NAME
    ——————————————————————————–
    C:\ORACLE\PRODUCT\10.2.0\FLASH_RECOVERY_AREA\ORCL\ARCHIVELOG\2008_11_17\O1_MF_1_14_4L2QFMRF_.ARC

    SQL> EXECUTE DBMS_LOGMNR.ADD_LOGFILE( –
    > LOGFILENAME => ‘C:\ORACLE\PRODUCT\10.2.0\FLASH_RECOVERY_AREA\ORCL\ARCHIVELOG\2008_11_17\O1_MF_1_14_4L2QFMRF_.ARC’ , –
    > OPTIONS => DBMS_LOGMNR.NEW);

    PL/SQL procedure successfully completed.

    SQL> EXECUTE DBMS_LOGMNR.START_LOGMNR( –
    > OPTIONS => DBMS_LOGMNR.DICT_FROM_ONLINE_CATALOG);

    PL/SQL procedure successfully completed.

    SQL> SELECT SQL_REDO , SQL_UNDO FROM V$LOGMNR_CONTENTS WHERE username=’SCOTT’;

    SQL_REDO
    ——————————————————————————–
    SQL_UNDO
    ——————————————————————————–

    commit;

    set transaction read write;

    insert into “SCOTT”.”TEST2″(“N2”) values (‘2211’);
    delete from “SCOTT”.”TEST2″ where “N2” = ‘2211’ and ROWID = ‘AAAM7oAAEAAAAGtAAA’

    SQL_REDO
    ——————————————————————————–
    SQL_UNDO
    ——————————————————————————–
    ;

    insert into “SCOTT”.”TEST2″(“N2”) values (‘2222’);
    delete from “SCOTT”.”TEST2″ where “N2” = ‘2222’ and ROWID = ‘AAAM7oAAEAAAAGtAAB’
    ;

    commit;

    23 rows selected.

    SQL> EXECUTE DBMS_LOGMNR.END_LOGMNR();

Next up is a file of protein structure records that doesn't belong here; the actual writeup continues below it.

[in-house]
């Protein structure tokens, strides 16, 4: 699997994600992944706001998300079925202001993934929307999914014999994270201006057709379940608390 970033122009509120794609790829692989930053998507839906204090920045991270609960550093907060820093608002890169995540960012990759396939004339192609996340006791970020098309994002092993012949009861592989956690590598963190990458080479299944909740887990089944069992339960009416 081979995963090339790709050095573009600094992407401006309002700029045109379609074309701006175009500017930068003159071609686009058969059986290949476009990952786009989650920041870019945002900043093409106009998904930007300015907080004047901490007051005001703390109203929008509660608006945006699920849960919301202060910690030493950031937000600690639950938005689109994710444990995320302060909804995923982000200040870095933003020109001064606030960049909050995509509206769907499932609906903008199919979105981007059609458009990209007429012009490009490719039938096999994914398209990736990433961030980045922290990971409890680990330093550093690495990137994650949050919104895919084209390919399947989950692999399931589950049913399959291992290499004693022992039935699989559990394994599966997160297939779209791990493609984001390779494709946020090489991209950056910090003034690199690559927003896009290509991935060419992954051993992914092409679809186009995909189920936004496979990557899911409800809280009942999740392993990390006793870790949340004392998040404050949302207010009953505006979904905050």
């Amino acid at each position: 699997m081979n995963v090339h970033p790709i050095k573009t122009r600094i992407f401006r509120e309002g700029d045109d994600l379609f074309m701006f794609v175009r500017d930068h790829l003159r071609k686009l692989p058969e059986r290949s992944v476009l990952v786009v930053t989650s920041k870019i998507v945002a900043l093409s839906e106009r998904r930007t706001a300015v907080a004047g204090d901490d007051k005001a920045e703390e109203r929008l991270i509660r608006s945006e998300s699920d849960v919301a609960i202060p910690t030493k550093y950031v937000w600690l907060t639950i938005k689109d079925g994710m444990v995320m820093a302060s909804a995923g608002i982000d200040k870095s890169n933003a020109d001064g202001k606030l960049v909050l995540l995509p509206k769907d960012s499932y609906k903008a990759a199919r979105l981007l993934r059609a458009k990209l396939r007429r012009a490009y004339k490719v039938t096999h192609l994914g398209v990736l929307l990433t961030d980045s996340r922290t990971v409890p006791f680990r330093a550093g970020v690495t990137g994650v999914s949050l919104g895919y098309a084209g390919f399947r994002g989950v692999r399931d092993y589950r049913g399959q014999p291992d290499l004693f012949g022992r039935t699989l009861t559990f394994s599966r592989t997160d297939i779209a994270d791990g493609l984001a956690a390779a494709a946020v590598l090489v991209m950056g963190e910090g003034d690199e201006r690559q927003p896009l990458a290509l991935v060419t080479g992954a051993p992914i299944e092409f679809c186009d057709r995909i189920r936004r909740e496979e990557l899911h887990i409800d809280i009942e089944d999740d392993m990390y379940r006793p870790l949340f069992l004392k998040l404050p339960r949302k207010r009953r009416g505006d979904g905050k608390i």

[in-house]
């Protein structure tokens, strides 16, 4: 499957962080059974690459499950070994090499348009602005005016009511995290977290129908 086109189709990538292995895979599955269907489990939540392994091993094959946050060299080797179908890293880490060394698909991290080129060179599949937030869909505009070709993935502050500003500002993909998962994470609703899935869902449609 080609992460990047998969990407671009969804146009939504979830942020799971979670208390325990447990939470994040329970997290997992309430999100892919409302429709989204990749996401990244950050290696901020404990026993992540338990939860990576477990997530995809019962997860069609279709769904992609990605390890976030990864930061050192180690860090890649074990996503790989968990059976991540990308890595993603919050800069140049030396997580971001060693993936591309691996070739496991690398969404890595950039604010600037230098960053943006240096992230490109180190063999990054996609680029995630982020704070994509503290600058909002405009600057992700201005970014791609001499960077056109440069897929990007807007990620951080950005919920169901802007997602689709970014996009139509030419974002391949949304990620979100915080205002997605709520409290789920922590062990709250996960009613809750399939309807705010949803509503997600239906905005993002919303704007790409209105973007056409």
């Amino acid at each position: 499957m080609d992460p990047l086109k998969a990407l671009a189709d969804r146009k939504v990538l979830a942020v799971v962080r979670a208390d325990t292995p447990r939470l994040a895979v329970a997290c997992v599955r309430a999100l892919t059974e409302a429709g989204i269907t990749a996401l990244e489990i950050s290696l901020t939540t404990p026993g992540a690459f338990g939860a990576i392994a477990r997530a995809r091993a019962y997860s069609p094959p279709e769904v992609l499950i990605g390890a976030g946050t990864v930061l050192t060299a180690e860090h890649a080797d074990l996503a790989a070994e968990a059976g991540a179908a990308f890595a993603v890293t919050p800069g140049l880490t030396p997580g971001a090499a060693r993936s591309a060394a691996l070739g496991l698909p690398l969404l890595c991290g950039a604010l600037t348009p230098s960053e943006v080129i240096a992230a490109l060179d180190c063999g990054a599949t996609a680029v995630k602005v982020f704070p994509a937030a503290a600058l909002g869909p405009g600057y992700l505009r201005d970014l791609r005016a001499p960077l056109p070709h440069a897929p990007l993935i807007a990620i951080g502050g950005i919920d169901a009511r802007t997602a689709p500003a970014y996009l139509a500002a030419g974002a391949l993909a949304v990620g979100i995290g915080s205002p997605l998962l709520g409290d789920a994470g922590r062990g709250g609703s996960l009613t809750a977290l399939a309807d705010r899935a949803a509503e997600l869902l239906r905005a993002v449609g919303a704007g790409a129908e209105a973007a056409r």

PL/SQL procedure successfully completed.

    Please make a note that V$LOGMNR_CONTENTS also shows Data dictionary logs like inserting data into Data Dictionary of Database but have been removed in our example and only relevant data is captured.

  3. admin says:

    Applies to:
    Oracle GoldenGate – Version: 4.0.0 – Release: 4.0.0
    Information in this document applies to any platform.
    Solution
    There are two types of supplemental logging: database supplemental logging and table supplemental logging.

    Database supplemental logging specifies supplemental logging for an entire database, while table supplemental logging enables you to specify log groups for supplemental logging for a particular table. If you use table supplemental logging, then you can choose between unconditional and conditional log groups.

    Unconditional log groups log the before images of specified columns any time the table is updated, regardless of whether the update affected any of the specified columns. This is sometimes referred to as an ALWAYS log group. Conditional log groups log the before images of all specified columns only if at least one of the columns in the log group is updated.

    Supplementing logging at the database level, unconditional log groups at the table level, and conditional log groups at the table level together determine which old values are logged in an update statement or piecewise LOB update.

    To check whether one or more log groups are specified for the table at the source database, run the following query:

    COLUMN LOG_GROUP_NAME HEADING ‘Log Group’ FORMAT A20

    COLUMN TABLE_NAME HEADING ‘Table’ FORMAT A20

    COLUMN ALWAYS HEADING ‘Type of Log Group’ FORMAT A30

    SELECT

    LOG_GROUP_NAME,

    TABLE_NAME,

    DECODE(ALWAYS,